FILE PHOTO: Saudi Deputy Crown Prince Mohammed bin Salman waves as he meets with Philippine President Rodrigo Duterte in Riyadh, Saudi Arabia, April 11, 2017. (Reuters)
Saudi Arabia's King Salman made his son next in line to the throne on Wednesday, handing the 31-year-old sweeping powers as the kingdom seeks radical overhaul of its oil-dependent economy and faces mounting tensions with regional rival Iran.
A royal decree appointed Mohammed bin Salman crown prince and deputy prime minister. He retains the defence, oil and other portfolios.
The previous crown prince, Mohammed bin Nayef, the king's nephew and a counter-terrorism chief admired in Washington for putting down an al Qaeda campaign of bombings in 2003-06, was relieved of all his posts, according to the decree.
The royal decree said the decision by King Salman to promote his son and consolidate his power was endorsed by 31 out of 34 members of the Allegiance Council, made up of senior members of the ruling Al Saud family.
Saudi television was quick to show that the change in succession was amicable and supported by the family, intent on dispelling speculation of internal divisions in the ruling dynasty.
Throughout the early morning it aired footage of Mohammed bin Nayef pledging allegiance to the younger Mohammed bin Salman, who knelt and kissed his cousin's hand.
"I am content," Prince Mohammed bin Nayef said. Prince Mohammed bin Salman replied: "We will not give up taking your guidance and advice."
Analysts said the change ends uncertainty over succession and empowers Prince Mohammed bin Salman to move faster with his plan to reduce the kingdom's dependence on oil, which includes the partial privatisation of state oil company Aramco.
"The change is a huge boost to the economic reform programme... Prince Mohammed bin Salman (MbS) is its architect," said John Sfakianakis, director of the Gulf Research Centre.
After Prince Mohammed's promotion was announced, Saudi Arabia's stock market surged more than 3 percent in early trade.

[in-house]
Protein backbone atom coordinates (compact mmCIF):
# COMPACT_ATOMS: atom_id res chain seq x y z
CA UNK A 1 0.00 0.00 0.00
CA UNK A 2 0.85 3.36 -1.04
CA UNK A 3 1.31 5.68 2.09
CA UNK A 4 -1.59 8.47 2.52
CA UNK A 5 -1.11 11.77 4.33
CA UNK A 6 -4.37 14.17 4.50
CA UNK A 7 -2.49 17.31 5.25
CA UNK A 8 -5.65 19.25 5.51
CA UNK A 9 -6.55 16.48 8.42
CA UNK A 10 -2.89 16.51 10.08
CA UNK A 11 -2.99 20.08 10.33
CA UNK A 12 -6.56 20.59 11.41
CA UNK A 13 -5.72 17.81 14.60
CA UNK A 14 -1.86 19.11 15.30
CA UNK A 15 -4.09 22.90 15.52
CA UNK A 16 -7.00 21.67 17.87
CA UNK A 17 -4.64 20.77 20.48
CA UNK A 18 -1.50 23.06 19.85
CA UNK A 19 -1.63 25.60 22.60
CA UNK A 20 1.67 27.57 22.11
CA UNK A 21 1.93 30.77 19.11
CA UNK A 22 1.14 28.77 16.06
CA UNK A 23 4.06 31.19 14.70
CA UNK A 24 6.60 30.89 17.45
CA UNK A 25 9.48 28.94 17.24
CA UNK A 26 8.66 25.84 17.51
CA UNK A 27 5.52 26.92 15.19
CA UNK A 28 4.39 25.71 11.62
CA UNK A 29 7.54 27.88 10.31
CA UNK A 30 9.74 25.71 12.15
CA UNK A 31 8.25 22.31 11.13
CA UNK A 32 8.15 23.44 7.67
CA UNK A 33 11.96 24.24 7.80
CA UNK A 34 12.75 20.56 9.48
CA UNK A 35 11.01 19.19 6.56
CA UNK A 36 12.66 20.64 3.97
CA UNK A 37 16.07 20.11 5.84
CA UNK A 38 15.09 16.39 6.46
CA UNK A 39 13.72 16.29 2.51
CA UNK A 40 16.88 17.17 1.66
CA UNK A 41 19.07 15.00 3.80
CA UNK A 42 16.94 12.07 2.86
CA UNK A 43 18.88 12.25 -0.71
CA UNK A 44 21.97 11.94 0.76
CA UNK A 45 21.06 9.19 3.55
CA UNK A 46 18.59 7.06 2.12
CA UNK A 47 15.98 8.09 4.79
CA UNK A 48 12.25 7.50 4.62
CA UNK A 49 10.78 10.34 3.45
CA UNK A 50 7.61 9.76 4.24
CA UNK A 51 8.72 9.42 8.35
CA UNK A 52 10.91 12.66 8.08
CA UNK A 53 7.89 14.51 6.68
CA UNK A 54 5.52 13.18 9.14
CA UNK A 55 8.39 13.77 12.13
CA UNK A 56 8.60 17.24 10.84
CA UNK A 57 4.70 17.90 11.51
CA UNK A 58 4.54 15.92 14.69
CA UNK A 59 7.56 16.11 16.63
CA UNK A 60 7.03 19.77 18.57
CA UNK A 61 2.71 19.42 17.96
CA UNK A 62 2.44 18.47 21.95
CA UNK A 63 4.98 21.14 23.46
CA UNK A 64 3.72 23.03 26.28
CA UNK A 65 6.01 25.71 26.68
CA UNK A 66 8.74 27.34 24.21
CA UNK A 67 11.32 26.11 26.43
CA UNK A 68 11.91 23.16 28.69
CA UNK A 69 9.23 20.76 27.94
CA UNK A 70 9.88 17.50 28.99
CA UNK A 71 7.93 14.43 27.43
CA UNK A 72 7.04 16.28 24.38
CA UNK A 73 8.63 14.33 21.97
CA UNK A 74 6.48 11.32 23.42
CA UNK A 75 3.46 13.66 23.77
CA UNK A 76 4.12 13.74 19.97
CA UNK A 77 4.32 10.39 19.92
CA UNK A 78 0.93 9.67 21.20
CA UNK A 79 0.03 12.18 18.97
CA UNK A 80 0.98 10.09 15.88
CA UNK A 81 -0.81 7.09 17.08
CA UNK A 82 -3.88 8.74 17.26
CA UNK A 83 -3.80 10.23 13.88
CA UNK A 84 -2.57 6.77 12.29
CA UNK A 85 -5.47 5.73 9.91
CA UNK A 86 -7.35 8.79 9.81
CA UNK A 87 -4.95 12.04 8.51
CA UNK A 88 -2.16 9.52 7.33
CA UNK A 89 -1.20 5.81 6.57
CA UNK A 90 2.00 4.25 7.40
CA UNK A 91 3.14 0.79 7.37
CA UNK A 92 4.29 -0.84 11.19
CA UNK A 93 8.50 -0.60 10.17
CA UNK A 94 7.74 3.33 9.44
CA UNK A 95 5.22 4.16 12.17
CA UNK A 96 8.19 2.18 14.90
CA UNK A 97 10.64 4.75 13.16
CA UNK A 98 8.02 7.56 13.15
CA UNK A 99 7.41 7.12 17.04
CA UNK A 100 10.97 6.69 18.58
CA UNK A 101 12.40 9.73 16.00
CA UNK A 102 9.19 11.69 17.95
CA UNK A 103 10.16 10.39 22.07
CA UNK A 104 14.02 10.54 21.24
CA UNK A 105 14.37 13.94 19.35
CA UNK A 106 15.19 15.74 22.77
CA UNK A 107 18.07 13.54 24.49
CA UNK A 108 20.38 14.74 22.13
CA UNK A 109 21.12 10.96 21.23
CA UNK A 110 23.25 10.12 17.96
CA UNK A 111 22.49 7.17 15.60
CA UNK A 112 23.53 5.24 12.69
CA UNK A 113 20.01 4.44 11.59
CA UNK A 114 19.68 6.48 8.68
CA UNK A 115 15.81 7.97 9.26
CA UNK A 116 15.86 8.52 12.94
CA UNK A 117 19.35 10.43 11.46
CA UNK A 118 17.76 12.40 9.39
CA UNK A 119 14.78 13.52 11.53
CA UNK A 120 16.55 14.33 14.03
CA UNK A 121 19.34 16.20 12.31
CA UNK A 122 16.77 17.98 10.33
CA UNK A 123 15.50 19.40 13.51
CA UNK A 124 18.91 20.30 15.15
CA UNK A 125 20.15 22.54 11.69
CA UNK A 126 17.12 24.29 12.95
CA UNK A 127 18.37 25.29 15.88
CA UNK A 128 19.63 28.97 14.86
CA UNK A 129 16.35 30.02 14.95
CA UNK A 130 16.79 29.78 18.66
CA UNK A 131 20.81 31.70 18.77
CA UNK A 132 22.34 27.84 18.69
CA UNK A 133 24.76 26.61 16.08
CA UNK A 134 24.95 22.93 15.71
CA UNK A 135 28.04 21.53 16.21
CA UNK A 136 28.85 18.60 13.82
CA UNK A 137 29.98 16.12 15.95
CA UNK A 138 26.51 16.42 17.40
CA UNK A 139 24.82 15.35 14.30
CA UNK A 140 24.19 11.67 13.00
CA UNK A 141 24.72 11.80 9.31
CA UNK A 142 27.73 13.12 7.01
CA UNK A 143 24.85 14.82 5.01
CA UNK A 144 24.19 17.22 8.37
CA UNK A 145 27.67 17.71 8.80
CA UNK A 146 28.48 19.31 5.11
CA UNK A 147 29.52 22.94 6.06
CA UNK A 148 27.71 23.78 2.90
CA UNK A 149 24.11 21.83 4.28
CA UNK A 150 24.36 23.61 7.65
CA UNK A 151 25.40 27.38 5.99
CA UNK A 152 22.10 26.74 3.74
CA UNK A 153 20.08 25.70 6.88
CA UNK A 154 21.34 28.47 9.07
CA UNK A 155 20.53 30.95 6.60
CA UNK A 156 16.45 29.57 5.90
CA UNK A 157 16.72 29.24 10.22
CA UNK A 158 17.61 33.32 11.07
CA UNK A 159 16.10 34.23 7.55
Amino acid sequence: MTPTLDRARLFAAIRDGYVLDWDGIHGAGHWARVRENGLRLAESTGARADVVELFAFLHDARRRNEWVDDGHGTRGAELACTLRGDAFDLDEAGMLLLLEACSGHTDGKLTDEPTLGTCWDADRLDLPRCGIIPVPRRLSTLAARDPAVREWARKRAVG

Arab leaders, including Oman’s Sultan Qaboos, Jordan’s King Abdullah, Egypt's Abdel Fattah al-Sisi and Yemeni President Abd-Rabbu Mansour Hadi congratulated Prince Mohammed bin Salman on his appointment, according to state media.
The royal decree did not nominate a new deputy crown prince. The position is relatively new in Saudi Arabia, where kings have traditionally chosen their own successors.
In an apparent attempt to appease the family, the decree had a clause that made clear that Mohammed bin Salman won’t be allowed to appoint one of his own sons as his successor.
As deputy crown prince, Mohammed bin Salman has been responsible for running Saudi Arabia's war in Yemen, dictating an energy policy with global implications and spearheading plans for the kingdom to build an economic future after oil.
Financial analysts said Prince Mohammed's promotion gave further assurance that key parts of radical reforms to diversify the Saudi economy beyond oil would continue.
"We do not expect to see any major changes to key areas of policy, including economic," said Monica Malik, chief economist at Abu Dhabi Commercial Bank.
Last year Mohammed bin Salman, or "MBS" as he is widely known, announced sweeping changes aimed at ending the kingdom's reliance on oil, part of his campaign to tackle systemic challenges that the kingdom has previously failed to address.
POWER BEHIND THE THRONE
Prince Mohammed also heads the Council for Economic and Development Affairs (CEDA), a group of cabinet ministers who meet weekly and which oversees all elements of policy touching on the economy or social issues like education, health and housing.
Prince Mohammed chairs the supreme board of Aramco, making him the first member of the ruling family to directly oversee the state oil company, long regarded as the preserve of commoner technocrats.
Outside Saudi Arabia, that rapid advance and the sudden changes to longstanding policies on regional affairs, energy and its economy have prompted unease, adding an unpredictable edge to a kingdom that allies long regarded as a known quantity.
Inside, they have prompted admiration among many younger Saudis who regard his ascent as evidence that their generation is taking a central place in running a country whose patriarchal traditions have for decades made power the province of the old.
Saudi Arabia's main stock index was 3.4 percent higher. National Commercial Bank, the biggest listed lender, which is expected to play a major role in funding some of the non-oil industries Prince Mohammed bin Salman aims to develop, jumped 10 percent.
*This story has been edited by Ahram Online